The rapper’s latest project, fittingly titled 2Heartless, is clearly directed at those that want to see Moneybagg fall. “They try their best to provoke me, the killer want to be relevant,” Moneybagg growls on the opening bars of “Black Heart,” a minute-long opener that addresses the attempt on his life at a New Jersey rest stop this past August. The following track, “Bigg Stacks,” demonstrates a fluid Moneybagg in his element regardless of all that’s transpired against him this past year. While the theme of the track centers around the rappers lavishes, Moneybagg still sprinkles in verses aimed at his haters in New Jersey, “They want my spot and don’t deserve it, can’t forget that. Who you hittin’ at? How you miss that?”

While those sifting through the 18-track project for Trap anthems will find plenty of offerings —most notably “Black Feet,” a BlocBoy JB assisted track that finds both artists in top form— Moneybagg’s heavy heart consumes the majority of the project.

On “Fed Babies,” a track assumed to be aimed at YoungBoy Never Broke Again, Moneybagg raps: “How you cross me? We come out the mud…can’t believe it came to this here. I really thought s*** was sincere.” While the dark maroon middle fingers that pop from the album cover paint him as emotionally detached from the feuds that have consumed his career, he presents a deep vulnerability that Yo Gotti — another Memphis-born Trap rapper who signed him to his CMB label this past October — would be proud of.

“Lift me up and hold me down more, if love ain’t here then what you around for?” Moneybagg sings to a fleeting lover on “Ion Get You.” On “Scars” the rapper sings, “If you take away all this fame, all this status, all my name…Strip the diamonds out these chains, I wonder who gon’ remain.” Moneybagg Yo is a rapper that wears his heart on his sleeve, and his latest project exudes the anxiety that consumes Moneybagg as he comes to term with mortality. Tracks like “Secrets” and “Walker Holmes” paint a portrait of a man consumed by regret. “They said it was love, I couldn’t see it. I was too blinded by the hatred,” Moneybagg sings on the later regarding a falling out with a friend.

He preaches about his need for partnership so often throughout the project that when he dismisses love and affection— such as on the cringe-worthy “Perfect Bitch,” where the star raps about his desire for polygamous relationships— it comes off as disingenuine, as if he’s trying to fit an archetype rather than be himself. Artists before Moneybagg have discussed the troubles with being famous, but 2Heartless, which was released on Valentine’s Day, seems like a melodramatic call for help more than the definitive statement Moneybagg intended it be.

“Kevin Gates told me to stay focused, don’t get out your element,” the star raps on “Black Heart.” At 26, Moneybagg Yo is overwhelmed by all that fame has brought, and his need for self-growth echo a relatable conflict. How do I grow as a person when every action is under a microscope, and how do I not end up alone?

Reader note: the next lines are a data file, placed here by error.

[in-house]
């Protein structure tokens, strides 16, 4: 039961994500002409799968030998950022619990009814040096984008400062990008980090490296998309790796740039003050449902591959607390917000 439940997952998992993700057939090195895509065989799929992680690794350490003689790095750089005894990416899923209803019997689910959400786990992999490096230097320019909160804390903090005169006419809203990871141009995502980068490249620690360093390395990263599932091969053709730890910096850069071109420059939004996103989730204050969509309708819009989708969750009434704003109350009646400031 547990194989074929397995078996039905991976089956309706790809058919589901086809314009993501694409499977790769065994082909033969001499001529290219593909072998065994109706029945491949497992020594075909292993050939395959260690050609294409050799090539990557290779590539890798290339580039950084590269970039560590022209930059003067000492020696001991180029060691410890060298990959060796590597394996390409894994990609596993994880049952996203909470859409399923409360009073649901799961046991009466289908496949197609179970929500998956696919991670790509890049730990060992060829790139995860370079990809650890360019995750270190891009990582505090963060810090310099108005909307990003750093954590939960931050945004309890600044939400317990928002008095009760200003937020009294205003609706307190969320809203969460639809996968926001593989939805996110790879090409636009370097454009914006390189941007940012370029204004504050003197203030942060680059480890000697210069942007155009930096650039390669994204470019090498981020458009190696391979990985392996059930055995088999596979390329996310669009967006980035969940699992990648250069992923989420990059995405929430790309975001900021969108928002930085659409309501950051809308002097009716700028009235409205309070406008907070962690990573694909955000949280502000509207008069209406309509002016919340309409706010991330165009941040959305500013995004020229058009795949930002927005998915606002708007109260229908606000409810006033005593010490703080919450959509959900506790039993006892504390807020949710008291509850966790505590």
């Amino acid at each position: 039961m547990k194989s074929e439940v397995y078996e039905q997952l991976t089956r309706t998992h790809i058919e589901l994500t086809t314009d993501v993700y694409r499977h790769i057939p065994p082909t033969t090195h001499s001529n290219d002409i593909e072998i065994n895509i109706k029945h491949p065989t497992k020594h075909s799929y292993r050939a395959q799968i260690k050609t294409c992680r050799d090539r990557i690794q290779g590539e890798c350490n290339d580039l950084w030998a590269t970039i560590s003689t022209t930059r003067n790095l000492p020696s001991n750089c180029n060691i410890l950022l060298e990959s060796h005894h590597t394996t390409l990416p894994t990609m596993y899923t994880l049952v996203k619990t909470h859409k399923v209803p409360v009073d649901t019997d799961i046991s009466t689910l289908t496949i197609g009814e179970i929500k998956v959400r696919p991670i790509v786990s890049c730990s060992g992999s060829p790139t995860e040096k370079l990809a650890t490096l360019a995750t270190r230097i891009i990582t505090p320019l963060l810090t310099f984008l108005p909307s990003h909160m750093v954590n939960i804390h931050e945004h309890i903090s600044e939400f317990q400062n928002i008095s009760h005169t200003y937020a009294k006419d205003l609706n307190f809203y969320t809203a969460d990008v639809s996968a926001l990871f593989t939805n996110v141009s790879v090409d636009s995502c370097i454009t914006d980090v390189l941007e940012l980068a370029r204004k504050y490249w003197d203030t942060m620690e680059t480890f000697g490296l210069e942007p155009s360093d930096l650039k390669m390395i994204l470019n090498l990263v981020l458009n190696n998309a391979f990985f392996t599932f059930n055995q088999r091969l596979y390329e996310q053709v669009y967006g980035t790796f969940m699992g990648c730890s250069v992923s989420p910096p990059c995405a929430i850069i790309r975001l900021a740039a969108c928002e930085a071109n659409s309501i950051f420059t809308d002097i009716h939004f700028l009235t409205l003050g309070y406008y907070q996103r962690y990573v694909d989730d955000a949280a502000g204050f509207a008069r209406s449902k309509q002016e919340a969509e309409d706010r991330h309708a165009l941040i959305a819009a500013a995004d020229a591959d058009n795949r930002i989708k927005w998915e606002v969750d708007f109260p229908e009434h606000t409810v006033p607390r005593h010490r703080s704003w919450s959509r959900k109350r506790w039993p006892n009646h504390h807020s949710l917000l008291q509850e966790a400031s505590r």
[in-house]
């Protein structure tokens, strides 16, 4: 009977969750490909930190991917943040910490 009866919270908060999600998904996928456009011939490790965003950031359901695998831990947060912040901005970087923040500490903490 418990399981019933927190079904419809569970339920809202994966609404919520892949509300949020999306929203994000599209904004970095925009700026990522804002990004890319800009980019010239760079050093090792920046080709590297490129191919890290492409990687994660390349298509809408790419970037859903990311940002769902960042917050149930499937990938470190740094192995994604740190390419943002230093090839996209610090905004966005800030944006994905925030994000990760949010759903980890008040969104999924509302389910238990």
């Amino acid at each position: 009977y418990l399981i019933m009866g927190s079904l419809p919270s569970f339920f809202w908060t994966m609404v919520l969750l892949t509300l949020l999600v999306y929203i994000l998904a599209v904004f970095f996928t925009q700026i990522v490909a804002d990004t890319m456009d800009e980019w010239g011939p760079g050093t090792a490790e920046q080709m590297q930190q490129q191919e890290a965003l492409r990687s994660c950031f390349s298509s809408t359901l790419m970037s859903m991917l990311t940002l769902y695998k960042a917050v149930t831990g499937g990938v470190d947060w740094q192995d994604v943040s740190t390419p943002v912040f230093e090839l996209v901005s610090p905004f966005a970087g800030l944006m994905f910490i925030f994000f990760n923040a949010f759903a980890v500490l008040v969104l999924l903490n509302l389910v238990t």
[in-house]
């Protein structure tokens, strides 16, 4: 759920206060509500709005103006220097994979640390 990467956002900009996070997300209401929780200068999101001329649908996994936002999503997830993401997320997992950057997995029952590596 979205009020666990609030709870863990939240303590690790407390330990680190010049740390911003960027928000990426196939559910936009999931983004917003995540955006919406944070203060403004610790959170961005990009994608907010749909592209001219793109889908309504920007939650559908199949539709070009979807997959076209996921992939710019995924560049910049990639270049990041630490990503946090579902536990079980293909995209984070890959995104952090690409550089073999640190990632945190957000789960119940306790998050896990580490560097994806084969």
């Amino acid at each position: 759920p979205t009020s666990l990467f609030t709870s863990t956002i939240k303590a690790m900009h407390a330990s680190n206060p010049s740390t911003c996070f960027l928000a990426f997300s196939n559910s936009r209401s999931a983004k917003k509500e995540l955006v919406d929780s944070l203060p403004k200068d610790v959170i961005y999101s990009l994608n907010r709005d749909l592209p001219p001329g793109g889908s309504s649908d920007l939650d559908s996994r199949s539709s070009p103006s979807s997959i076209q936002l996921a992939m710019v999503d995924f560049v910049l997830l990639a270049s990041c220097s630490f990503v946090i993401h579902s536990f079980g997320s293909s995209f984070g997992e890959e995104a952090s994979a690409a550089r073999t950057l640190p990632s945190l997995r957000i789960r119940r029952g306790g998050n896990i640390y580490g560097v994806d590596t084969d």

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Editorial, Main, Reviews

Rising In The East: A Conversation With New Hampshire’s JZAC

Social media has become our inevitable life line. From fashion, to media arts, and of course music, the Internet truly…

Social media has become our inevitable life line. From fashion, to media arts, and of course music, the Internet truly is the wave for discovering and breaking the best trends and talent in the world.

Whether on Twitter, Facebook, or IG, the social media platforms we check on the daily are our new MTV, they’re the Video Music Box (look it up) for this generation. And that’s dope since I’m constantly in search of new music.

Enter JZAC, a New Hampshire spitter brought to doorstep via Instagram. He and his crew remade the “smoking cypher” from That 70’s Show, and absolutely killed it. I dug deeper, and was moved by his ability to flow effortlessly over any beat. Fluent cool is something you have or you don’t, you be the judge.

JZAC gave us a few minutes to discuss his influences, Soundcloud’s dominance, and what’s next for the bubbling MC.

You’re from NH, right outside Boston, right? Has the Boston Hip Hop scene influenced your choices?

I am from New Hampshire, I was actually born in Boston but I spent the majority of my life in New Hampshire. To be honest the Boston hip hop scene hasn’t really influenced my choices, I grew up on the internet so I listened to music from all over the place. They do have a new wave of artists really coming up and making some noise in the music industry right now though, which is always dope to see.

It seems that you’re a student of the culture. It feel like your verses are puzzles, and it all fits well. How important are bars nowadays? It seems like energy has sort of taken over for craftsmanship.

I still think the bars are really important. The way I look at it is the majority of the music that will last and have true longevity always comes from artists with bars. I think it goes a lot deeper than that too, but I think if you really bring quality music to the table it will get appreciated. With that being said I also do like the “energy” wave of a lot of the young guys coming out. It may not always be as deep or lyrical, but it’s fun and it makes you feel good. I love partying to that type of stuff. I think balance is key.